Is it just me or does it seem like everybody but you always gets upgraded on a flight or when checking into a hotel? Now don’t get me wrong, I am a strong believer in you get what you pay for. I came upon the topic of upgrades when I was doing some general research on travel habits. The idea about travel upgrades came to me after reading an article in a very popular travel magazine (whom shall remain nameless because they really do great articles generally).
I couldn’t believe what I was reading.
Travel Upgrade Tips That I Would Not Advise
The article in question started off innocently enough by describing how, if you followed the author’s advice, your chances of getting upgraded would improve dramatically. It was more the advice itself that shocked me. Here was a very reputable author, a regular contributor to this well respected magazine, coaching me on how to lie to get an airline or hotel upgrade.
I don’t want to dwell on the article itself here (again, the purpose of my article is not to slam the author or the magazine). But some of the tips included telling the airline agent that you had an important meeting that you needed to prepare for, thereby needing a lot of elbow room and maybe fibbing to the hotel front desk clerk that you had an important anniversary and could they help by upgrading your room. While I admit these fibs won’t necessarily send you to hell in a handbasket, it’s the outward promotion of lying that stuck with me.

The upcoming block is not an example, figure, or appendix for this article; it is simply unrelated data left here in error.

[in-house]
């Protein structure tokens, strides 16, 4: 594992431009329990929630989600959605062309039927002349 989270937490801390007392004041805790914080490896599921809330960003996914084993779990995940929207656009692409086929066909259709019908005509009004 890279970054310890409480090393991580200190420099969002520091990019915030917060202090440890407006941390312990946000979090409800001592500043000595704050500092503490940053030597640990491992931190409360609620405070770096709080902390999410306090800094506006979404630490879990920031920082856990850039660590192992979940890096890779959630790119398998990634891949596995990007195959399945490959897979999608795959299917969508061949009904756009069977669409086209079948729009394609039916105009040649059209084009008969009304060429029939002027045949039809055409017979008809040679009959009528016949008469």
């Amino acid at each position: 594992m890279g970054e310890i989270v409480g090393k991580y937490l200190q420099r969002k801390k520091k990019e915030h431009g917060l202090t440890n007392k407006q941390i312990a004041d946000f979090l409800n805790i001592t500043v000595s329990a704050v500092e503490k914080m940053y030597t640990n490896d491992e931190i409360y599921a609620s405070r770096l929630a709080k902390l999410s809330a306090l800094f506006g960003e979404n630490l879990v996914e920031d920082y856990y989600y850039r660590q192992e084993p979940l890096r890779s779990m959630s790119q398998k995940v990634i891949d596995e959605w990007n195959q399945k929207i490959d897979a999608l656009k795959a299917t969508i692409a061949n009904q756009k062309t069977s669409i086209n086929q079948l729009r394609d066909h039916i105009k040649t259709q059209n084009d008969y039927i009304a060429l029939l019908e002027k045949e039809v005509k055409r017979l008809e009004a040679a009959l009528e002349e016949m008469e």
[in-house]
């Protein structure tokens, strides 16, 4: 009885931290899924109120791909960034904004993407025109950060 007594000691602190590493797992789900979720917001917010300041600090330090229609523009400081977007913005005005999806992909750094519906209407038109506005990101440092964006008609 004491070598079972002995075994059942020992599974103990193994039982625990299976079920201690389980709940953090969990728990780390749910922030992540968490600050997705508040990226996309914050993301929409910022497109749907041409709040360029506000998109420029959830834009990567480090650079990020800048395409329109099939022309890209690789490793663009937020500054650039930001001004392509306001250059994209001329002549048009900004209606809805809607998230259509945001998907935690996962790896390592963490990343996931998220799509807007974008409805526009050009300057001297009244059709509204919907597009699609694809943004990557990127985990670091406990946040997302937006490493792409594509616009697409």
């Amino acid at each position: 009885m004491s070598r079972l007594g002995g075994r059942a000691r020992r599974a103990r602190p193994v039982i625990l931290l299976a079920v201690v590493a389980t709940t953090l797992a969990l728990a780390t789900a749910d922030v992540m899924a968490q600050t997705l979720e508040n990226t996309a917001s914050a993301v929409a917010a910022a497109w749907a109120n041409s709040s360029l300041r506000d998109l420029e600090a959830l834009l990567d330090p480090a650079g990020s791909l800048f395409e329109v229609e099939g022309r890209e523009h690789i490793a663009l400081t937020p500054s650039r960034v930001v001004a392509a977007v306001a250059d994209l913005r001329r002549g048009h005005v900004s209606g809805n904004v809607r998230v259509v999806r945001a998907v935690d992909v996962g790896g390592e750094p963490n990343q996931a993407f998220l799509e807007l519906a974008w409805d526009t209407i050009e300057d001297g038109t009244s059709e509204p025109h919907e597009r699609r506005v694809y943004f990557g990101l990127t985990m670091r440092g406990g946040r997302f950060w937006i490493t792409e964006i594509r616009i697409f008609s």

Meeting and Event Planners Are the Epitome of Frequent Travelers
I reached out to some of my colleagues after reading the article about travel upgrades and asked them how they went about getting upgrades, honestly. While the common thread was that there is no magic pill, there were a few areas where my colleagues agreed.
Appearance. People that book business or first class seats on an airplane, usually do so for one main reason. They like peace and quiet. Whether it’s so they can mentally prepare for a business meeting or whether they just want to relax, usually the business section of an aircraft is quieter. If an airline is in a position where they need additional coach seating, they do look at a person’s appearance. It’s not that they are profiling by any means. They are just looking for someone that can respect fellow travelers. The same goes for a hotel upgrade. They want to be sure that the person they are placing in a suite will respect that room accordingly.
Brand Loyalty. We all know American Express’s popular phrase “membership has its privileges”. If you do a fair amount of traveling, it is in your better interest to find the brand that best suits your travel needs. Most brands have loyalty programs. Whether it’s in airline or hotel, if there’s an upgrade required they will most likely pick someone that has been loyal to them.
Integrity. This is a very hard one and a very easy one all at the same time. The easy part of integrity is to say: just be yourself. The hard part is trying to teach someone integrity. If you have to teach it, chances are the person doesn’t have it. When interacting with employees of airlines or hotels, genuinely show concern and interact with them accordingly. It will pay off tenfold.
As the saying goes: you can tell someone’s personality by the way they treat their waiter. I can’t tell you the number of times I have used that analogy to determine whether or not the person I was with was genuine. The same can be said of travelers seeking upgrades. If you’re making up lies and over-the-top excuses of why you deserve an upgrade then chances are you won’t get the upgrade. A smile can go a long way.